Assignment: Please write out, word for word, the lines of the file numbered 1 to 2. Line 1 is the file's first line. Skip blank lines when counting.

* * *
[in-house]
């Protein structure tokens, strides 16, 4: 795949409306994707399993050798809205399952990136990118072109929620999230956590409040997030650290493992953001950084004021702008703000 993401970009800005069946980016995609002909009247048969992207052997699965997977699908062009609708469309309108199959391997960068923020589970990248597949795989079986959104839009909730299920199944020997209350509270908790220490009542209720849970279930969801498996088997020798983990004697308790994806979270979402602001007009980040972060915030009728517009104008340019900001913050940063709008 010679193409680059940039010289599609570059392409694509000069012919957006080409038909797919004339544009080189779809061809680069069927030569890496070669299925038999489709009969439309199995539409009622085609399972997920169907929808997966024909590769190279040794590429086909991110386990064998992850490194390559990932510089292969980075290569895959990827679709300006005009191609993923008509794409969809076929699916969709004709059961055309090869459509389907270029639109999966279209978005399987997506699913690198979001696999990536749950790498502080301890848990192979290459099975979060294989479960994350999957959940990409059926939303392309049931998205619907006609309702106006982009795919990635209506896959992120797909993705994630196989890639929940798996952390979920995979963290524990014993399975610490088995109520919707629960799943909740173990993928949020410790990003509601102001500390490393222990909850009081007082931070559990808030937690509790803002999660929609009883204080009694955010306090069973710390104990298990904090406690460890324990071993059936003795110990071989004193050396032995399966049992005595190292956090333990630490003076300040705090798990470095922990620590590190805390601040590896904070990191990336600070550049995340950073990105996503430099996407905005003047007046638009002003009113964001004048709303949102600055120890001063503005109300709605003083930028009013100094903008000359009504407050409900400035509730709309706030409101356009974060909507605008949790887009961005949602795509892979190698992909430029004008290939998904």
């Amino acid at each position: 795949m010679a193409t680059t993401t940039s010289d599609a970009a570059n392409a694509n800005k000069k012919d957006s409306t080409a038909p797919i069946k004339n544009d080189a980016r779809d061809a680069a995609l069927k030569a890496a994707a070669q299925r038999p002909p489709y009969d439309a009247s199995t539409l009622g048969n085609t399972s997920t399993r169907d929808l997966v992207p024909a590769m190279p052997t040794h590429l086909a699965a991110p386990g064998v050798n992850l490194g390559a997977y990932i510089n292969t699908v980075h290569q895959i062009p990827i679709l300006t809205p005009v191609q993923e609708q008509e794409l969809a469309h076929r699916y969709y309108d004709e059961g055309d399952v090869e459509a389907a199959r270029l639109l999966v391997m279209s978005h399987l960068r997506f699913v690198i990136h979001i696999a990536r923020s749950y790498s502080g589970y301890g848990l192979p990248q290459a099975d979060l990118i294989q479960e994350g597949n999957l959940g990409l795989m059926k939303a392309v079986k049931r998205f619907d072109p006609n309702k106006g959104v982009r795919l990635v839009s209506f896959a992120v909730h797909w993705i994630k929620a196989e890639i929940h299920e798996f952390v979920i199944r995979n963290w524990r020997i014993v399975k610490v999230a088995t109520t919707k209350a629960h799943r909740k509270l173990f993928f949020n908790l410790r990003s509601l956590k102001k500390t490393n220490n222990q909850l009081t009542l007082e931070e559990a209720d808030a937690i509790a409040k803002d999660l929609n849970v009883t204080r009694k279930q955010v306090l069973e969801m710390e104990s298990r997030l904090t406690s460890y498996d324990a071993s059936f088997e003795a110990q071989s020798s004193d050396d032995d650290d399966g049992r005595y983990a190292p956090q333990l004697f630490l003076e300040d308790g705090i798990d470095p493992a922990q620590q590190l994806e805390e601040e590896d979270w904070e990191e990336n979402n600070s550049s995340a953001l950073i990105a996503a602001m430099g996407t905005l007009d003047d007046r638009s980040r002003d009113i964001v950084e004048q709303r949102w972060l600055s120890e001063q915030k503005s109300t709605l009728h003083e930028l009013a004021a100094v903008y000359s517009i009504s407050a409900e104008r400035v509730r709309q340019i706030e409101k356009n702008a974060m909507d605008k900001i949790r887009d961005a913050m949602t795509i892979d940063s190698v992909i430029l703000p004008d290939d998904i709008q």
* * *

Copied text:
[in-house]
């Protein structure tokens, strides 16, 4: 795949409306994707399993050798809205399952990136990118072109929620999230956590409040997030650290493992953001950084004021702008703000 993401970009800005069946980016995609002909009247048969992207052997699965997977699908062009609708469309309108199959391997960068923020589970990248597949795989079986959104839009909730299920199944020997209350509270908790220490009542209720849970279930969801498996088997020798983990004697308790994806979270979402602001007009980040972060915030009728517009104008340019900001913050940063709008 010679193409680059940039010289599609570059392409694509000069012919957006080409038909797919004339544009080189779809061809680069069927030569890496070669299925038999489709009969439309199995539409009622085609399972997920169907929808997966024909590769190279040794590429086909991110386990064998992850490194390559990932510089292969980075290569895959990827679709300006005009191609993923008509794409969809076929699916969709004709059961055309090869459509389907270029639109999966279209978005399987997506699913690198979001696999990536749950790498502080301890848990192979290459099975979060294989479960994350999957959940990409059926939303392309049931998205619907006609309702106006982009795919990635209506896959992120797909993705994630196989890639929940798996952390979920995979963290524990014993399975610490088995109520919707629960799943909740173990993928949020410790990003509601102001500390490393222990909850009081007082931070559990808030937690509790803002999660929609009883204080009694955010306090069973710390104990298990904090406690460890324990071993059936003795110990071989004193050396032995399966049992005595190292956090333990630490003076300040705090798990470095922990620590590190805390601040590896904070990191990336600070550049995340950073990105996503430099996407905005003047007046638009002003009113964001004048709303949102600055120890001063503005109300709605003083930028009013100094903008000359009504407050409900400035509730709309706030409101356009974060909507605008949790887009961005949602795509892979190698992909430029004008290939998904």